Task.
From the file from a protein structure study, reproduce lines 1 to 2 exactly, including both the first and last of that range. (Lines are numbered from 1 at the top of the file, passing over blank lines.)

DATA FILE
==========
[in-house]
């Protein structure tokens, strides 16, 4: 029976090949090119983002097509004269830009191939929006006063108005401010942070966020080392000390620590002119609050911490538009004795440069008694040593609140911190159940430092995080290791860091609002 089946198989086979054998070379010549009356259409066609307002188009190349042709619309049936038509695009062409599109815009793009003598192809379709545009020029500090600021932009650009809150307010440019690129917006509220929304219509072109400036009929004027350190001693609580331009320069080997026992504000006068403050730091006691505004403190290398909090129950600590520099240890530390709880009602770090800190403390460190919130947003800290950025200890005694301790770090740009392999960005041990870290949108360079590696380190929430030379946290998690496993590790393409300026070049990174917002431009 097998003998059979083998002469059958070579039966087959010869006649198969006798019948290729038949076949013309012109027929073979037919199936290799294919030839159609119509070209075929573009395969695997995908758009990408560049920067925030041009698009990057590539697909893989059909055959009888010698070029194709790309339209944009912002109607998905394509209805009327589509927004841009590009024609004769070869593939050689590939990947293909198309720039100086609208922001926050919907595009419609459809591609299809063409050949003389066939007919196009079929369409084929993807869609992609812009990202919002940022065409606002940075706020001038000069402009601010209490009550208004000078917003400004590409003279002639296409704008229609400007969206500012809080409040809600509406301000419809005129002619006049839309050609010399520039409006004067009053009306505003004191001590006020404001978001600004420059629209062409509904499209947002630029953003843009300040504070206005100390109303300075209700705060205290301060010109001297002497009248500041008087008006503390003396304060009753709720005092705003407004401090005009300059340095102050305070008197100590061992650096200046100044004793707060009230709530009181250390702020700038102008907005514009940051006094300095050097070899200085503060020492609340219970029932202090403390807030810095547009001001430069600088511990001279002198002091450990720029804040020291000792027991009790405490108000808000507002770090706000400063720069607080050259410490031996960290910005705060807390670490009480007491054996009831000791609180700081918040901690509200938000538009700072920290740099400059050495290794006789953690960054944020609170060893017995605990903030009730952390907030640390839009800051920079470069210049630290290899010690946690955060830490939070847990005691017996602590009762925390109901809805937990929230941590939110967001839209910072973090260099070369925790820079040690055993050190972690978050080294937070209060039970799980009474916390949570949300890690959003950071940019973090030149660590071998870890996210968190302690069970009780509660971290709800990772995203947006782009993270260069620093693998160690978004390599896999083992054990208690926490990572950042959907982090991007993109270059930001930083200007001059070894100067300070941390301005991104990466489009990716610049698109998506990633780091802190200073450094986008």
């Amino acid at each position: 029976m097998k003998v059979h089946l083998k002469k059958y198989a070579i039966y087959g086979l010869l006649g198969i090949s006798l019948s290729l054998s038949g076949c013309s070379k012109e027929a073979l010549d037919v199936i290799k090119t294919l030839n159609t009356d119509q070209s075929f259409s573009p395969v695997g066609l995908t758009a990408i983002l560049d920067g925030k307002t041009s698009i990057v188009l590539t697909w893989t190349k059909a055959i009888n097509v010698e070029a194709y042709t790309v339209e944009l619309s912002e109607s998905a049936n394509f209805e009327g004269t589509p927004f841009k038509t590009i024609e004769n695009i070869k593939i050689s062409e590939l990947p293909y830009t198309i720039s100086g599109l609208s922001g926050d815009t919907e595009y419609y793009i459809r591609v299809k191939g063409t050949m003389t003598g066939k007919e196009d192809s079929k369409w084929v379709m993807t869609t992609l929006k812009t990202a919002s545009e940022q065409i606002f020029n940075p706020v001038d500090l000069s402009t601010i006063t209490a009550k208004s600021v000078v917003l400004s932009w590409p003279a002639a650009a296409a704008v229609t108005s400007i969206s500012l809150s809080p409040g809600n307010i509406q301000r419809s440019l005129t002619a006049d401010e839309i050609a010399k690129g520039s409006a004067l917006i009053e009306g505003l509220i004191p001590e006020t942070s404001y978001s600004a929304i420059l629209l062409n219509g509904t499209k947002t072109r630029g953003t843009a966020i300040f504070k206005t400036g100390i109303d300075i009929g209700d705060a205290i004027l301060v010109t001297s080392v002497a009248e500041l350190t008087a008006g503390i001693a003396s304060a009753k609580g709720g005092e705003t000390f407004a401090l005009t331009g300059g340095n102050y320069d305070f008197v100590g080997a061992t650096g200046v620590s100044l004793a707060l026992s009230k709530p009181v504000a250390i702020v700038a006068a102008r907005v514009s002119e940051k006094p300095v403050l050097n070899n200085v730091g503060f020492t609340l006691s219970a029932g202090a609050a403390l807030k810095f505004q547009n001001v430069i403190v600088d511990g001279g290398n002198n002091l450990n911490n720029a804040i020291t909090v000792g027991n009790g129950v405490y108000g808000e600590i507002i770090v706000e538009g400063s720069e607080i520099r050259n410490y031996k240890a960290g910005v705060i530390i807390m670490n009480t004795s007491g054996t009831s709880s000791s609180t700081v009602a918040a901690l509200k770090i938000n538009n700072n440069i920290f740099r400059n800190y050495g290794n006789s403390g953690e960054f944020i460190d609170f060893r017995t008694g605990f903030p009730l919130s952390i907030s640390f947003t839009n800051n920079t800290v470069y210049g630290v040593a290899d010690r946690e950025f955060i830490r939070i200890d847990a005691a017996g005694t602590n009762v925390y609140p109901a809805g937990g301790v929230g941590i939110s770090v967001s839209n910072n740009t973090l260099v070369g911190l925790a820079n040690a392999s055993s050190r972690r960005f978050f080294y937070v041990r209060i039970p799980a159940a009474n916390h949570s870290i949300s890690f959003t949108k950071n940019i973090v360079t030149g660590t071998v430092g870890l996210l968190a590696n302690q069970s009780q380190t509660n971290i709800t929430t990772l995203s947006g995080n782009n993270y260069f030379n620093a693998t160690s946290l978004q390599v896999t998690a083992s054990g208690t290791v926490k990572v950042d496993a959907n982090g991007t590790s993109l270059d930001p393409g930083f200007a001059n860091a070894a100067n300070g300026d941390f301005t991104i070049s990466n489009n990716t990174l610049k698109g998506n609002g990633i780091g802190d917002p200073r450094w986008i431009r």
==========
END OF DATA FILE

[in-house]
């Protein structure tokens, strides 16, 4: 029976090949090119983002097509004269830009191939929006006063108005401010942070966020080392000390620590002119609050911490538009004795440069008694040593609140911190159940430092995080290791860091609002 089946198989086979054998070379010549009356259409066609307002188009190349042709619309049936038509695009062409599109815009793009003598192809379709545009020029500090600021932009650009809150307010440019690129917006509220929304219509072109400036009929004027350190001693609580331009320069080997026992504000006068403050730091006691505004403190290398909090129950600590520099240890530390709880009602770090800190403390460190919130947003800290950025200890005694301790770090740009392999960005041990870290949108360079590696380190929430030379946290998690496993590790393409300026070049990174917002431009 097998003998059979083998002469059958070579039966087959010869006649198969006798019948290729038949076949013309012109027929073979037919199936290799294919030839159609119509070209075929573009395969695997995908758009990408560049920067925030041009698009990057590539697909893989059909055959009888010698070029194709790309339209944009912002109607998905394509209805009327589509927004841009590009024609004769070869593939050689590939990947293909198309720039100086609208922001926050919907595009419609459809591609299809063409050949003389066939007919196009079929369409084929993807869609992609812009990202919002940022065409606002940075706020001038000069402009601010209490009550208004000078917003400004590409003279002639296409704008229609400007969206500012809080409040809600509406301000419809005129002619006049839309050609010399520039409006004067009053009306505003004191001590006020404001978001600004420059629209062409509904499209947002630029953003843009300040504070206005100390109303300075209700705060205290301060010109001297002497009248500041008087008006503390003396304060009753709720005092705003407004401090005009300059340095102050305070008197100590061992650096200046100044004793707060009230709530009181250390702020700038102008907005514009940051006094300095050097070899200085503060020492609340219970029932202090403390807030810095547009001001430069600088511990001279002198002091450990720029804040020291000792027991009790405490108000808000507002770090706000400063720069607080050259410490031996960290910005705060807390670490009480007491054996009831000791609180700081918040901690509200938000538009700072920290740099400059050495290794006789953690960054944020609170060893017995605990903030009730952390907030640390839009800051920079470069210049630290290899010690946690955060830490939070847990005691017996602590009762925390109901809805937990929230941590939110967001839209910072973090260099070369925790820079040690055993050190972690978050080294937070209060039970799980009474916390949570949300890690959003950071940019973090030149660590071998870890996210968190302690069970009780509660971290709800990772995203947006782009993270260069620093693998160690978004390599896999083992054990208690926490990572950042959907982090991007993109270059930001930083200007001059070894100067300070941390301005991104990466489009990716610049698109998506990633780091802190200073450094986008």